How much of an impact does Personal Protective Equipment (PPE) have on your day at work? This article focuses on diversity in PPE for underrepresented groups in engineering.
Katherine Evans is a Mining Geologist and the founder of Bold as Brass, a LinkedIn group for women to support each other. She has worked in various locations in the UK, Canada, North Sea and North Atlantic.
The impact of PPE on your day at work
The impacts of poorly fitting Personal Protective Equipment (PPE)
Do you realise how much of an impact your PPE (Personal Protective Equipment) has on your day?
If your answer is yes, you may well be someone from an under-represented group in engineering. You’ll be nodding and agreeing. You’ll be thinking yes, every time I put the stuff on it makes my working life difficult.
If you are lucky enough to have well-fitting PPE that’s been designed for your body type, then you might never have thought about this.
But now you have thought about it, if you’re an open minded individual, with a growth mindset you’ll be thinking tell me more!
I’ll start at our poor little feet.
That’s because we all know when you have wet, cold, or rubbed feet, it can be hard to focus on work when your feet are hurting with every step you take. Until you can do something to make your feet happy again.
Boots that don’t fit properly will create short term pain, blisters, rubbing, and a huge distraction from the wearer’s surrounding environment. For a diabetic wearer this could lead to much more serious problems and even to the amputation of lower limbs.
If boots are too big then the risk of tripping increases.
This is even more of a trip hazard when women wear male fit boots due to the increased width of men’s feet and ankles. It’s very difficult for women to tie men’s boots tight around their narrow ankles, even more so when they are internal metatarsal.
Did you know boots that are too high on shorter legs can result in twisted knees?
Did you know women are more likely to develop knee issues because of the angle the hips leave the pelvis?
Well, when they then wear footwear that gives them an unstable base the risk of knee injuries increases.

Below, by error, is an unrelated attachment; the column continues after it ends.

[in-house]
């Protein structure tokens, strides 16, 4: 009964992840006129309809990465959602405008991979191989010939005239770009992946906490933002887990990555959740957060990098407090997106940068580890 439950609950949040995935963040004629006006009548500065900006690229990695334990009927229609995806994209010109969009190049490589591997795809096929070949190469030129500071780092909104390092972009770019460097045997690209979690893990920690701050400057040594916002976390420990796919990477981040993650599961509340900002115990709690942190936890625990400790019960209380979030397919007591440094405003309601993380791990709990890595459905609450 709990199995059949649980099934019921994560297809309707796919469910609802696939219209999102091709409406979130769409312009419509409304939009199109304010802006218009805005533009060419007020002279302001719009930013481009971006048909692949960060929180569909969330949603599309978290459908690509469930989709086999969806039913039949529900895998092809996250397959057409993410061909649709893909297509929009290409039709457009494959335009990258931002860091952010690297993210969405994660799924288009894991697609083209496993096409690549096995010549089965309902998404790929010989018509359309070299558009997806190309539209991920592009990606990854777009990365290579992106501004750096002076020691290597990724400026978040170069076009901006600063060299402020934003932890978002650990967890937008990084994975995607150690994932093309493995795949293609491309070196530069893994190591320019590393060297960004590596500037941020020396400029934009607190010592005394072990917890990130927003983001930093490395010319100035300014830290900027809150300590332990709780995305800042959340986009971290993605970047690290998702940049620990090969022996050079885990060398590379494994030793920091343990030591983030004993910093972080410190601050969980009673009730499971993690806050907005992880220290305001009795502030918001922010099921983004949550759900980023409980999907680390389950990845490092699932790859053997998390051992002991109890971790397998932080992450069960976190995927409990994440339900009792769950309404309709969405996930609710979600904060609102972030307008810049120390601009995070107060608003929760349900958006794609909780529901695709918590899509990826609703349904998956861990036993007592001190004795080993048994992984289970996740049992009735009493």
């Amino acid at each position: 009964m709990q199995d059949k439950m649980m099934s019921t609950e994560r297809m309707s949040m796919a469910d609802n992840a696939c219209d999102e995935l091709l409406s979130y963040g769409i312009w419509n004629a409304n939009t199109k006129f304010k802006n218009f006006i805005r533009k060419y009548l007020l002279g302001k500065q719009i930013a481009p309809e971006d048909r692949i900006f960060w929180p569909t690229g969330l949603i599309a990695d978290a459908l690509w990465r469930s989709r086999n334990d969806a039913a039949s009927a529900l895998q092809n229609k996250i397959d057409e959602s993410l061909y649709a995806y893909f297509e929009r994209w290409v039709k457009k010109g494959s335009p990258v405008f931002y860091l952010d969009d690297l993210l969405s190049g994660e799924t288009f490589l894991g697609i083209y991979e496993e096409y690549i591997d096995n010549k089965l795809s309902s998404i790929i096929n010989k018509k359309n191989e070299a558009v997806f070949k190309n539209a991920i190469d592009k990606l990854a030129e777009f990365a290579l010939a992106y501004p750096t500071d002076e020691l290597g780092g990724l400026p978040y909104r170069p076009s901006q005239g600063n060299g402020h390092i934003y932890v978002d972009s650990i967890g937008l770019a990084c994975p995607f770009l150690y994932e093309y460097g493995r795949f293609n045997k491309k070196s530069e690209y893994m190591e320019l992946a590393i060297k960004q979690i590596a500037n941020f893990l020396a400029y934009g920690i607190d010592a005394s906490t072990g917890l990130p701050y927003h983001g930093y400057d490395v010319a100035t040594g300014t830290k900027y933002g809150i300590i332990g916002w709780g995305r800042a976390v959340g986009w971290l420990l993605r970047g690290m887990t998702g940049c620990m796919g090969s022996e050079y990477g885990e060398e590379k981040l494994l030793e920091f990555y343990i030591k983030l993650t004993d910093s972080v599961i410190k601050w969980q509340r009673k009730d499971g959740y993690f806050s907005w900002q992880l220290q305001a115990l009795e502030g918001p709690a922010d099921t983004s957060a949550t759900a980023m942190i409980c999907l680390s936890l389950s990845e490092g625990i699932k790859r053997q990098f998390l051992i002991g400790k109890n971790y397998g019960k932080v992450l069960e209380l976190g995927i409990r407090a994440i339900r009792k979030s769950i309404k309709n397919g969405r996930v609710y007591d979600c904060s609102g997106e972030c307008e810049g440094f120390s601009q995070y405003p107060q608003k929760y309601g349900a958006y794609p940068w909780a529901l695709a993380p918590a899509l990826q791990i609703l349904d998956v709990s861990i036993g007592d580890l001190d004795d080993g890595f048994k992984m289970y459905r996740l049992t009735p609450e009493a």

If ACL and how women land interests you, then read:
Trousers as Personal Protective Equipment (PPE)
Next, moving on to trousers.
Too long a leg length is an obvious slip hazard, but did you realise if you roll up the leg of high visibility garments you could be reducing its high visibility classification (UK) and breaching your safety rules?
Trousers that are too long mean pressure is applied to the seams in places that haven’t been designed to withstand it. This results in tearing of the material and stitching. So, off they go to the bin just to be replaced by another pair of poorly fitting trousers.
In trousers which are too large overall, or the legs are too long, then the crotch position may rub on in the inner thigh. Or the trousers may need to be adjusted/picked up and held each time the wearer climbs a ladder. Climbing ladders, one handed seems like an obvious safety risk.
Trousers that have not been designed for women’s body shapes don’t consider women’s waist to pelvis to thigh ratio. By choosing trousers designed for men (or unisex, which is also designed for men) women have to decide whether they want either:
a gaping waistline that falls down without a belt but hips that fit;
or a fitting waistline but trousers that inhibit squatting, lunging, getting up and down off the floor, even climbing into a 4×4, and ultimately slows the wearer down.
Again, I see an obvious safety risk emerging.
Menstruating wearers of poorly fitting PPE will struggle with the waistband at points of their cycle. The uterus, normally the size of a pear, increases by 10-15% when fully saturated with blood. So, all of that surrounding tissue has to go somewhere. When your waistband is tight before your period it’s going to be really tight during your period when you’re experiencing a myriad of other pain.
The long-term issues of wearing poorly fitting Personal Protective Equipment (PPE)
Above I’ve covered nothing but trousers and boots. I haven’t even mentioned the mental exhaustion that comes from trying to concentrate on being inside a major hazard all day with the pain and the discomfort. Or what it’s like on your whole body to adapt to a new limited range of movement.
I haven’t mentioned how that distraction stops you from carrying out your job to the best of your ability or makes you hang back, appearing lazy.
So, when we say there aren’t enough women making it to senior levels in industry perhaps, we could go right back to the beginning and level the playing field with gender-based equity in PPE. Maybe, just maybe we’ll see an improvement.